Step 13. In the Transmit Power drop-down list, choose the percentage of transmit power the WAP uses when broadcasting. A high percentage is more cost-efficient, since it gives the WAP the widest range and thus requires fewer access points to cover the same area. A low percentage requires devices be close to each other, but reduces overlapping and interference among other WAPs. The default value is 100%.
Step 14. In the Frame-burst Support drop-down list, choose either Off or On to disable or enable this feature. Enabling this feature may increase downstream throughput, as it lets the radio quickly send a series of frames in succession for a brief period of time.
Step 15. In the Fixed Multicast Rate drop-down list, choose the transmission rate in Mbps for broadcast and multicast packets. The range of possible values is determined by the radio mode in the Basic Settings area. Choosing Auto lets the WAP automatically choose the best rate based on the connected clients.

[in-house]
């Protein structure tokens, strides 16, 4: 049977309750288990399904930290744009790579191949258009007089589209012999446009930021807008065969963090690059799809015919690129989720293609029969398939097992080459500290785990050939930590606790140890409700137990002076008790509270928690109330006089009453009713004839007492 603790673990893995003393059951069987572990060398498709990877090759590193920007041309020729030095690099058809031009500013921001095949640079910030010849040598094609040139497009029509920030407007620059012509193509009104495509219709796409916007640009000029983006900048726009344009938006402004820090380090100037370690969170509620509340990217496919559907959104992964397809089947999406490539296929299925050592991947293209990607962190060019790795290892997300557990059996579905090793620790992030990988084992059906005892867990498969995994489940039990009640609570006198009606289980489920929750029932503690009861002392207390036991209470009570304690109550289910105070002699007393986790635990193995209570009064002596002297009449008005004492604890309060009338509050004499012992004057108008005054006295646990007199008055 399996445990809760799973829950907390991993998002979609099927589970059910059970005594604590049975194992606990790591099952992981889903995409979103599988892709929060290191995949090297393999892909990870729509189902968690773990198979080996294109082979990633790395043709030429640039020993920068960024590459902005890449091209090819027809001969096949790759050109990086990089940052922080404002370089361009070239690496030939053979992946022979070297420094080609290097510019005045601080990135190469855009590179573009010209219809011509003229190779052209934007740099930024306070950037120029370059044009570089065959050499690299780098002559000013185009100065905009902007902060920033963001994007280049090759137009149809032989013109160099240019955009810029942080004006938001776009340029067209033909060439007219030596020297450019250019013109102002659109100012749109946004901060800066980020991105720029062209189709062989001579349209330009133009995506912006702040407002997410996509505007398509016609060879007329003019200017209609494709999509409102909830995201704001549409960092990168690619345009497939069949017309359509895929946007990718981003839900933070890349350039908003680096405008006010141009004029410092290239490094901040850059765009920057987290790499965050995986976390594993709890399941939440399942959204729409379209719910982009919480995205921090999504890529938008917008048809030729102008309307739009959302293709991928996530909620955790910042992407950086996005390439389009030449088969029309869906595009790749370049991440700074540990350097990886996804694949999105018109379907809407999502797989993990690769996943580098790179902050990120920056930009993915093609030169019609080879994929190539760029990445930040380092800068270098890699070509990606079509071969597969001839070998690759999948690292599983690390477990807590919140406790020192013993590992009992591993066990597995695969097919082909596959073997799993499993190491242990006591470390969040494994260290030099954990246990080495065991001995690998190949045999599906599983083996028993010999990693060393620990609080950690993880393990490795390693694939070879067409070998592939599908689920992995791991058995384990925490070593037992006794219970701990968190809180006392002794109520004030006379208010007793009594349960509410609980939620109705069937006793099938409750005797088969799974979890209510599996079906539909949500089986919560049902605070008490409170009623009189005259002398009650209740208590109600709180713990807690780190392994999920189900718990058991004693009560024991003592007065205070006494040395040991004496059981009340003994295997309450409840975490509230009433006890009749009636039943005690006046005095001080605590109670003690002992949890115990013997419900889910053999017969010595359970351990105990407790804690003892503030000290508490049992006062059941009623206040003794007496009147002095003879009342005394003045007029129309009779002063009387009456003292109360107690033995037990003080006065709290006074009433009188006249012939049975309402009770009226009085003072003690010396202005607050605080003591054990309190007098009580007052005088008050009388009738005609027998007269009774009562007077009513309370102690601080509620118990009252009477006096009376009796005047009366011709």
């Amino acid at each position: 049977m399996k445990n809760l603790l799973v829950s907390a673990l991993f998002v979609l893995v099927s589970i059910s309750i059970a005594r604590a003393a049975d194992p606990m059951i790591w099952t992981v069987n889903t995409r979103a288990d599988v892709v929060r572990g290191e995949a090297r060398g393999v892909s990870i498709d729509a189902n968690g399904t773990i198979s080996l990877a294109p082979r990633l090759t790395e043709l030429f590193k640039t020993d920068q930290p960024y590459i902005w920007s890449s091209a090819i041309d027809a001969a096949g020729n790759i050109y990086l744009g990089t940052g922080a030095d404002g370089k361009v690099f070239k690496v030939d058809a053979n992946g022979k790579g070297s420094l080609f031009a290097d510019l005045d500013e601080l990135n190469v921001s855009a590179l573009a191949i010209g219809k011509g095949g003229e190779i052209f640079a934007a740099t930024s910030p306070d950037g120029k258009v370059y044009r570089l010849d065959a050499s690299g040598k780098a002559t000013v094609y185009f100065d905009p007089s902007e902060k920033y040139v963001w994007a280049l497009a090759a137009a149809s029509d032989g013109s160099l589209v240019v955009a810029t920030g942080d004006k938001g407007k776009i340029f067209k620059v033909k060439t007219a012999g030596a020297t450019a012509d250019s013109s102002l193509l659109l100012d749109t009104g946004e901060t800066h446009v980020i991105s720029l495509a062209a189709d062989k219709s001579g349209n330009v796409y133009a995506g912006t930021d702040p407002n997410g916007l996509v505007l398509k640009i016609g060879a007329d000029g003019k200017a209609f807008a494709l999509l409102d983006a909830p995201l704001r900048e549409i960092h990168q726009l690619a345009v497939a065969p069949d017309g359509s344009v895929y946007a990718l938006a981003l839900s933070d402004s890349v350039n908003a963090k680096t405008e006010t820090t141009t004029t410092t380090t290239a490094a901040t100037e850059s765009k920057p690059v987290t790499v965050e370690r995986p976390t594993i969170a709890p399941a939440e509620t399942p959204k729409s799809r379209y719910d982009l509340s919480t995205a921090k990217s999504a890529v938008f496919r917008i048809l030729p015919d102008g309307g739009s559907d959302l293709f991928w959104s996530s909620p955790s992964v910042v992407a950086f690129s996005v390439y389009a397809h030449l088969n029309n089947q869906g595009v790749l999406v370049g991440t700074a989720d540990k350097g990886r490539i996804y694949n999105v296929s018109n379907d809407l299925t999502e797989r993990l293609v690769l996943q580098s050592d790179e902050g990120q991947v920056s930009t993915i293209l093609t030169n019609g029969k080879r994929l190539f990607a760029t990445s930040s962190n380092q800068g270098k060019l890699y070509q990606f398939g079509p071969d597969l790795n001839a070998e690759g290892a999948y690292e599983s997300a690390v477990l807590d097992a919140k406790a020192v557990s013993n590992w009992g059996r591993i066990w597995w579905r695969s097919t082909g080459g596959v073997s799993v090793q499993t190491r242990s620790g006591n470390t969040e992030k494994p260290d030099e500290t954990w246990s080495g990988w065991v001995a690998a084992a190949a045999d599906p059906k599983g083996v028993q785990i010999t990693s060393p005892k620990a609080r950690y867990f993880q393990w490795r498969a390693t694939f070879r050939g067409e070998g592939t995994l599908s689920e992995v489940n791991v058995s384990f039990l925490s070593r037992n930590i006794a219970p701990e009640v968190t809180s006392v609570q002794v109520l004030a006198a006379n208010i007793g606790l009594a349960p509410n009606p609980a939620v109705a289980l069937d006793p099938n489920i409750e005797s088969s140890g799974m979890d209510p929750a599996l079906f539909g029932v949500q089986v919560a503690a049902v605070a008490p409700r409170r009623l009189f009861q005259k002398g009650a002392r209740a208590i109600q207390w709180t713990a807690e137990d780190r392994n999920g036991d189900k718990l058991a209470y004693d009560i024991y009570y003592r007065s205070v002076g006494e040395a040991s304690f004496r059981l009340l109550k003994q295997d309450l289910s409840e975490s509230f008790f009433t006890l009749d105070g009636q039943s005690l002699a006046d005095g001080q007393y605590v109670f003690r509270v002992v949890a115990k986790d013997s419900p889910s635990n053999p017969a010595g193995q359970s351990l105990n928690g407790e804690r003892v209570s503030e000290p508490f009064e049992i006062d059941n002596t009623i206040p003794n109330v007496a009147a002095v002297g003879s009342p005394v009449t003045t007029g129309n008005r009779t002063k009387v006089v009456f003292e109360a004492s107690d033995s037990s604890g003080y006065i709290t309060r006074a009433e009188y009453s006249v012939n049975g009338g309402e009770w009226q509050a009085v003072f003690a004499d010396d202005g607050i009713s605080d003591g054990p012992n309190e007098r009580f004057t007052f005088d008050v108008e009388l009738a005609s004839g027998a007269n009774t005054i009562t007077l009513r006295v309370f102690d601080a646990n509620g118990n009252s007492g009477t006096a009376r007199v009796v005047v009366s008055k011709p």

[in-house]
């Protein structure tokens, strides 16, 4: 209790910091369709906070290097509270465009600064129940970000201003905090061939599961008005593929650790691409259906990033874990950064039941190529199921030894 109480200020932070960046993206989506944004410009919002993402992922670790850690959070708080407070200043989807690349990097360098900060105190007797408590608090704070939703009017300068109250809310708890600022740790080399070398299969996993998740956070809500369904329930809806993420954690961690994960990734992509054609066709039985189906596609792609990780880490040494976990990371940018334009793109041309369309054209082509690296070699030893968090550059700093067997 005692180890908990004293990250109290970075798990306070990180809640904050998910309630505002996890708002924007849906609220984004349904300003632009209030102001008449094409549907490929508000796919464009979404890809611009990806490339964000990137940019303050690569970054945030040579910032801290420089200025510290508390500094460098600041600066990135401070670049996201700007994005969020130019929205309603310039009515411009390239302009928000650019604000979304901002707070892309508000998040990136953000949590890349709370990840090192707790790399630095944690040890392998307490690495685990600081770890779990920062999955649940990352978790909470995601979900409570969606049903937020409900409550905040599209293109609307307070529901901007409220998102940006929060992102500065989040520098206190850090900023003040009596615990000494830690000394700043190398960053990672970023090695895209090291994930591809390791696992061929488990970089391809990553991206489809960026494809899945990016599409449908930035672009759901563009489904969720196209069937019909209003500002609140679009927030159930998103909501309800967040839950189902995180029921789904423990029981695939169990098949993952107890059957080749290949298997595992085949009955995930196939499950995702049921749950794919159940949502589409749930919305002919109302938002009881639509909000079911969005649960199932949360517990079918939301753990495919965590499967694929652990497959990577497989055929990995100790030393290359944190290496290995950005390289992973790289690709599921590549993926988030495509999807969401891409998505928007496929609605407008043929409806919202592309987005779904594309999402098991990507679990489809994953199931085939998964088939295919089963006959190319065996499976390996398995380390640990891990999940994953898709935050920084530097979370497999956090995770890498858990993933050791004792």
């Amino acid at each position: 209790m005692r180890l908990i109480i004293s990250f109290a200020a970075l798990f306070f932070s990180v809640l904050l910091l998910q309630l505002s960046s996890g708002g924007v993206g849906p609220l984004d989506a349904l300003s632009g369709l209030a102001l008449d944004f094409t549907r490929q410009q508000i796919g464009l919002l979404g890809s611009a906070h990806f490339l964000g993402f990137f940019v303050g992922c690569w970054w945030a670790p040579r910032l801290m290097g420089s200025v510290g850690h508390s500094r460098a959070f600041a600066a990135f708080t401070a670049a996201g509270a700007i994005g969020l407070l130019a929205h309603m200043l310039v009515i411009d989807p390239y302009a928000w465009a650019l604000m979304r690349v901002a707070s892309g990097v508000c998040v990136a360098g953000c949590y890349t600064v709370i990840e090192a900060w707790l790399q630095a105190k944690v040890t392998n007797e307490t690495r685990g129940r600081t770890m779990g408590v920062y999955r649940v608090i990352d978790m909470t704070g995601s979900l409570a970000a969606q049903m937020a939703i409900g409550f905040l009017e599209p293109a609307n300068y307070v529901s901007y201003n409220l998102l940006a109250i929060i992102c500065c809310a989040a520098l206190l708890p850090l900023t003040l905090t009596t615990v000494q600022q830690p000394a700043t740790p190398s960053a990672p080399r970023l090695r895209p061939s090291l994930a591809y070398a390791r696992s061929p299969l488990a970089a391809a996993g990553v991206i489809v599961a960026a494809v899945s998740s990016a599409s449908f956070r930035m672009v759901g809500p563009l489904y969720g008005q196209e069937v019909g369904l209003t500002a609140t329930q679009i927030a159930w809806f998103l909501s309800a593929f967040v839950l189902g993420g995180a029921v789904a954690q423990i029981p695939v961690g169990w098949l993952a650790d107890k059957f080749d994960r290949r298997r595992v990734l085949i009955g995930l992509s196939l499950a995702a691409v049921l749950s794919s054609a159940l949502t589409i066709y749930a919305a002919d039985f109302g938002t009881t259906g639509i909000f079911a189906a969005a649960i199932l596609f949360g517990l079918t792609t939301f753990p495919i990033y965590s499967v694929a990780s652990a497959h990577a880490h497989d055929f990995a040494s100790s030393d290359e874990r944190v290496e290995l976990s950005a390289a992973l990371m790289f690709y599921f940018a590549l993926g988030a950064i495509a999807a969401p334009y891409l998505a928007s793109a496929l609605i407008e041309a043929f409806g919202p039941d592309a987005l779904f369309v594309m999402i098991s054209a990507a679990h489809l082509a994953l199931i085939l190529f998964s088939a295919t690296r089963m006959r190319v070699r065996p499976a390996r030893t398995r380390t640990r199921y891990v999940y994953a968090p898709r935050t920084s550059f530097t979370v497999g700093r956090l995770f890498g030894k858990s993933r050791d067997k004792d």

Step 16. In the Legacy Rate Sets table, check the checkboxes below the available rates to determine the Supported and Basic Rate Sets. The Supported Rate Sets indicate rates that the WAP supports, while the Basic Rate Sets are the rates that the WAP advertises to the network to set up communication with other devices. It is more efficient to have a WAP broadcast a subset of its supported rates. The rates are in Mbps.
Note: In order to choose a rate as Basic, it must also be chosen as Supported. Step 17. (Optional) Check the Broadcast/Multicast Rate Limiting checkbox if you want to limit the number of packets transmitted across the network. By default, this feature is disabled. If you do not want to enable this feature, skip to Step 19.
Step 18. (Optional) If you enabled Broadcast/Multicast Rate Limiting, the Rate Limit and Rate Limit Burst fields will become available. Enter in the appropriate values for each field.
The fields are defined as:
Step 19. In the TSPEC Mode drop-down list, choose the traffic specification (TSPEC) mode for the WAP. TSPEC is sent from a Quality of Service (QoS)-capable client requesting a certain amount of traffic from the WAP. Choosing On enables TSPEC and the WAP handles traffic from QoS devices. Off disables TSPEC and QoS devices are not given priority.